I enjoy the process of sitting for a portrait, and I find what other people see in me so different to what I see in myself – and that can be very interesting.

Here are a few portraits by artists over the decades.

First painting I ever featured in was by former Head of Victorian College of the Arts and Artist Gareth Sansom, which featured in his retrospective in 1991 at National gallery of Victoria.
1999 photographic portrait by Cameron Muir for the cover of the Christmas 1999/New Year 2000 Capital Q Magazine Cover.
Photograph by Toby Black, Perth 2005
Header for my column in OUTinPerth Magazine 2007 – Image curtesy of William Ainger
Photograph curtesy of Club West 2008
Daylesford 2012
Pastel by Peter Kirk, Daylesford 2014
A casual sketch by my friend Glenn Hanson aka Candice Box, 2016
“E” in  the Creating Equality Campaign for the Sydney Gay & Lesbian Mardi Gras 2017, Launch November 2016.
Photograph by Brenton Parry – Image curtesy of Sydney Gay & Lesbian Mardi Gras
by Ces Busby – image curtesy SX Magazine for Gay News Network
Fiji Mermaid – Untouched photograph by artist Yiorgos Zefirou 2018

Yiorgos Zefirou and I collaborated on a series of photgraphic portraits in the Grotesque Style in 2018, I enjoyed the process immensely.

My first blog post!

A lesson to live by.

I suppose, this being my very first blog post I should start with a small introduction!

I was born in Fiji in 1972, and arrived in Australia in 1974. Educated in Melbourne, I escaped to Sydney shortly after my transition.

Sydney is where I call home, the core of my friends live here, and no matter where I go in the world – I always return home.

My great grand parents instilled in my family the importance of community service.

I lived seven years in beautiful Daylesford, I enjoyed country life, and the locals just let me be me. It was wonderful.

About three years ago, my best friend got skin cancer, At that time I was living in splendid isolation in a most idyllic village called Daylesford, in the Victorian Highlands.  Words cannot describe the incredible sadness and devastation at thought of losing my best friend  -I just needed to be close, so I left my country idyll, and I moved home to Sydney without any employment prospects whatsoever, all I knew was I couldn’t be far from my friend, in case he needed me – he says I was much nicer when I thought he was dying, but, I digress..

I had just moved in with friends when I decided to look for a job, I didn’t hide my gender – and to be honest my resume looked so slim I stuck my short stint with Les Girls in to plump it up a bit, well it was very lucky I did, everyone was preparing for Safe Schools, and wouldn’t you know it, they were short of transgender counselors!!

But, but, B-U-T, I had to go back to school and do my Cert IV in Community Services! It was a horrifying prospect sitting in a classroom of young CIS Gender heterosexual people, but, life is lived by the brave, and I am nothing if I am not brave – and I was strangely excited and nervous too. I made lots of jokes about it – but I was terrified.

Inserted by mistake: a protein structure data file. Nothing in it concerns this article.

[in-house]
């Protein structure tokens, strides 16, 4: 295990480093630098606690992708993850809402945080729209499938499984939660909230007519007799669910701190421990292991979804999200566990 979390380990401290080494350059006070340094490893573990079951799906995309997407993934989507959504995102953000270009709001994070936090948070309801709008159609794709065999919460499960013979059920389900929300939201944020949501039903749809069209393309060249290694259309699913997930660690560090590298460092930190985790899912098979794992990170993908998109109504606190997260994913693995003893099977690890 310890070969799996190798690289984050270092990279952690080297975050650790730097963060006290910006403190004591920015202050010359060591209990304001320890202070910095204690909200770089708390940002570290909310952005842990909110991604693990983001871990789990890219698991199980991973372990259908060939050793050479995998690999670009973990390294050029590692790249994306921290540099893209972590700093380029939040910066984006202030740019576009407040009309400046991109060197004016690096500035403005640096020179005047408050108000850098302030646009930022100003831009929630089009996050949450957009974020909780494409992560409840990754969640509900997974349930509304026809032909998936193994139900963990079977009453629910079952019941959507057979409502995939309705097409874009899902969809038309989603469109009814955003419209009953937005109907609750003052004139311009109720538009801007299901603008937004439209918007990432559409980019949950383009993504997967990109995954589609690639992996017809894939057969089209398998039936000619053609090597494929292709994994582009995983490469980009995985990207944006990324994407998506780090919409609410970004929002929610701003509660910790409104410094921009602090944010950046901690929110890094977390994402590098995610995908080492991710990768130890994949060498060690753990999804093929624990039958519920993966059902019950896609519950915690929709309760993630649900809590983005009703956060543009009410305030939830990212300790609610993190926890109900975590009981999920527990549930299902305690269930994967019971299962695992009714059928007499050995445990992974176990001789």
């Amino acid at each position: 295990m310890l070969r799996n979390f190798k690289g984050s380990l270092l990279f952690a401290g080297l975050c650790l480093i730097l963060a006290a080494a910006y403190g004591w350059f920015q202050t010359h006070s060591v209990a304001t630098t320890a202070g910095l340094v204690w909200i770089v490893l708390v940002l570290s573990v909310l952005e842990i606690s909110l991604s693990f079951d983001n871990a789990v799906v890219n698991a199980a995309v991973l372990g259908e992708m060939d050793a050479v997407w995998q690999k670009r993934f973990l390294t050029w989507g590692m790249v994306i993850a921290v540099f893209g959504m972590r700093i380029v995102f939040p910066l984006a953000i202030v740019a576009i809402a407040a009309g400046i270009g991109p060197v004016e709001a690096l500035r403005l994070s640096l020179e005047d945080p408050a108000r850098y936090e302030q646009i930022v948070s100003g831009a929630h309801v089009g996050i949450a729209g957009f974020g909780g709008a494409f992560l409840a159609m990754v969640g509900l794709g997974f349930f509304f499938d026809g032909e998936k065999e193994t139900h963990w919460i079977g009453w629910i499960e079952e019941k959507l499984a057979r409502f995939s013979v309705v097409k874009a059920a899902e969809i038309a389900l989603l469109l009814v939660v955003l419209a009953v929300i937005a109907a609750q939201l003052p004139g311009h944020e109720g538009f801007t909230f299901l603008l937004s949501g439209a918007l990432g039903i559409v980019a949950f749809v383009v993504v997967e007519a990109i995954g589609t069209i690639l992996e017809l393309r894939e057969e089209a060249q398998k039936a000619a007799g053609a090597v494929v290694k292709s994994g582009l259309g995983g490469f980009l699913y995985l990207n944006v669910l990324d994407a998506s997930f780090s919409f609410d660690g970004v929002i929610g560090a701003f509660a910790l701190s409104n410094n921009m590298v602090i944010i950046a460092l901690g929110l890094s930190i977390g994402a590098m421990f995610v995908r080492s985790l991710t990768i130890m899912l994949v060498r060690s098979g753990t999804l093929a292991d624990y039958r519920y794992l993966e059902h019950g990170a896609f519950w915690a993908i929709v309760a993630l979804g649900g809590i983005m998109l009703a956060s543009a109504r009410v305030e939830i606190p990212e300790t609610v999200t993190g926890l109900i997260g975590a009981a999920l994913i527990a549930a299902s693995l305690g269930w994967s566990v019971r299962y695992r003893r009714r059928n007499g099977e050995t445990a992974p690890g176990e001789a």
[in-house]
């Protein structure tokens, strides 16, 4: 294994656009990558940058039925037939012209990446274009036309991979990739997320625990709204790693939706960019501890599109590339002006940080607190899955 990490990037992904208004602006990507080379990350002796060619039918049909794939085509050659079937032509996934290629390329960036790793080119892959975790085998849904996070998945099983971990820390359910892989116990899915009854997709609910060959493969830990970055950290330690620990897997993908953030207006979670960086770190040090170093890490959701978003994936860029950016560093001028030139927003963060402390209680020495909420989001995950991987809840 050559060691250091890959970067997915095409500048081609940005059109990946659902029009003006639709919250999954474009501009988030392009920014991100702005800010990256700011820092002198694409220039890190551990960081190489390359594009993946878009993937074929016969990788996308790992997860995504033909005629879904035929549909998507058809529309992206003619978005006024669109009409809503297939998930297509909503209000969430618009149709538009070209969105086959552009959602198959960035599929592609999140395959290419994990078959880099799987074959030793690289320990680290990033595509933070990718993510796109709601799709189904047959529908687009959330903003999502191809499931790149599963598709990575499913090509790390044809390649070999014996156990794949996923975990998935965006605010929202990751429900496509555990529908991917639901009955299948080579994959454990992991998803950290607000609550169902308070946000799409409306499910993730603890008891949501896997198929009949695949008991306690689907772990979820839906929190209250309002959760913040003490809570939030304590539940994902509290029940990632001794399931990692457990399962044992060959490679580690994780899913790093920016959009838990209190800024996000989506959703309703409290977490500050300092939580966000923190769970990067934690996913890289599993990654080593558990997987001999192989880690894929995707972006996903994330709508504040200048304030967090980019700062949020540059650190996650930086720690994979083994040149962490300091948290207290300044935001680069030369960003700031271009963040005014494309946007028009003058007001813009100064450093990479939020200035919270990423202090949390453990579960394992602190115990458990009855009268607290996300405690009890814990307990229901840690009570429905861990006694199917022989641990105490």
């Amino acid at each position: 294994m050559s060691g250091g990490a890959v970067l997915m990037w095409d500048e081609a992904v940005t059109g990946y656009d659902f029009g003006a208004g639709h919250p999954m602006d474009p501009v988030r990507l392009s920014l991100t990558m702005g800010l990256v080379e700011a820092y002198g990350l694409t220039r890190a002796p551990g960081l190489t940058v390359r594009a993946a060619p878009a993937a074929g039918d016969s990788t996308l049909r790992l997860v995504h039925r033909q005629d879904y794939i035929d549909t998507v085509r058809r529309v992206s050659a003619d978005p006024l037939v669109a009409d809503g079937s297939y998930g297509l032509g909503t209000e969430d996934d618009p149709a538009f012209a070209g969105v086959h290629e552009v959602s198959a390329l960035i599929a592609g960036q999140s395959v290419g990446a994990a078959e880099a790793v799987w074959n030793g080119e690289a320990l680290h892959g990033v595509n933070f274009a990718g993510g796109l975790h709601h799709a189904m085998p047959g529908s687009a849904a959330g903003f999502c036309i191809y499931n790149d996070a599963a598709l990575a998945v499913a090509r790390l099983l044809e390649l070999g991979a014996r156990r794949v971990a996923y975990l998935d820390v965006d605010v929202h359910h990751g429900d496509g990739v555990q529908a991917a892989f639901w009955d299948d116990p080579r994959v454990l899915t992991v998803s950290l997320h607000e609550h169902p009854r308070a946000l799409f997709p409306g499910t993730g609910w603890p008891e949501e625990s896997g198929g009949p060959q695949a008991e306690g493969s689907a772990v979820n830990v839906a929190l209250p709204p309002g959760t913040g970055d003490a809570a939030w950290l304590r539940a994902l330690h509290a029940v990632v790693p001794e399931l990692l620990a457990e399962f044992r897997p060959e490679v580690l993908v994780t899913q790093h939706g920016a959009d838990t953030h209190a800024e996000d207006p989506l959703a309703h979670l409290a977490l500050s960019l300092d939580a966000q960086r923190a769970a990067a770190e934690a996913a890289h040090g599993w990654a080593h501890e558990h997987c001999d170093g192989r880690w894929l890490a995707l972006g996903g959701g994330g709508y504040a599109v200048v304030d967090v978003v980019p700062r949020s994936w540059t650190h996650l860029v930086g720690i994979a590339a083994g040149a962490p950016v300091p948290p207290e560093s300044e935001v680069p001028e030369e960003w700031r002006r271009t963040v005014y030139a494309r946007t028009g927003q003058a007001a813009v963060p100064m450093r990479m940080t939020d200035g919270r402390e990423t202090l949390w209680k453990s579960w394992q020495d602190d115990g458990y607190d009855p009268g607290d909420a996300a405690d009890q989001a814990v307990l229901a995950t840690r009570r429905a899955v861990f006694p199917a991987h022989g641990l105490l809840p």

I finished my Cert IV, and wouldn’t you know my bad luck? Safe Schools was canned.

I wasn’t sure as to what to do, because that job as a transgender counsellor no longer existed, and I had just gotten used to a year of skimping and scraping, so I decided to further my studies for another year with a Diploma in Community Services! (yay) (just kidding).

Every member of my immediate family have degrees, including all my cousins, I have always felt a little left out because  I don’t have one, but as my Grandmother gently pointed out once, I am different, and it was my hope to finally obtain one,  I am not a natural student and I found the workload hideous, I just couldn’t, wouldn’t, couldn’t (and refused to) go to university to get a Bachelor Degree in Social Work which would have taken a further two years – I just didn’t have it in me.

While I was studying I was also doing a lot of community service work within my community, bringing communities together, organising community events, writing articles, sitting on committees, charity fundraising  etc – and I can assure you the “etc” part kept me extremely busy. There were also social obligations family and friends, oh, I was also one of the faces of the Mardi Gras campaign 2017, my face featured on flags, posters and artwork across the city, we even opened the parade at Taylor Square, it was very difficult to remain modest under these circumstances, I felt like homecoming queen and poster girl. To be the most celebrated transwoman in the city for even just a beautiful moment was surreal, and a great honour, and quite frankly – bloody marvelous!

 

…back to not wanting to keep studying..

I complained to anyone that would listen that I just didn’t want to study anymore, which was lucky for me because a friend suggested I should be a gender diversity consultant because it was something I did anyway – and lets be honest, I can talk under water! During my student work-placement at The Gender Centre, my supervisor also said the same thing, she said that although I was a wonderful and inspiring caseworker, I would only be able to help at most 20 Clients a week, but as a consultant I could help generations of my peers to come – my supervisor made me feel very nervous and the idea was way too out there for me. But coming from a friend at a birthday lunch the idea didn’t sound so crazy – because its what I do already -because its what I’ve always done.

Several months of preparation, and here I am, writing my very first blog post, so you could be nosey..

Welcome, and please feel welcome to drop by again.

Katherine x

Turning Fear Into Understanding.

photo curtesy of SGLMG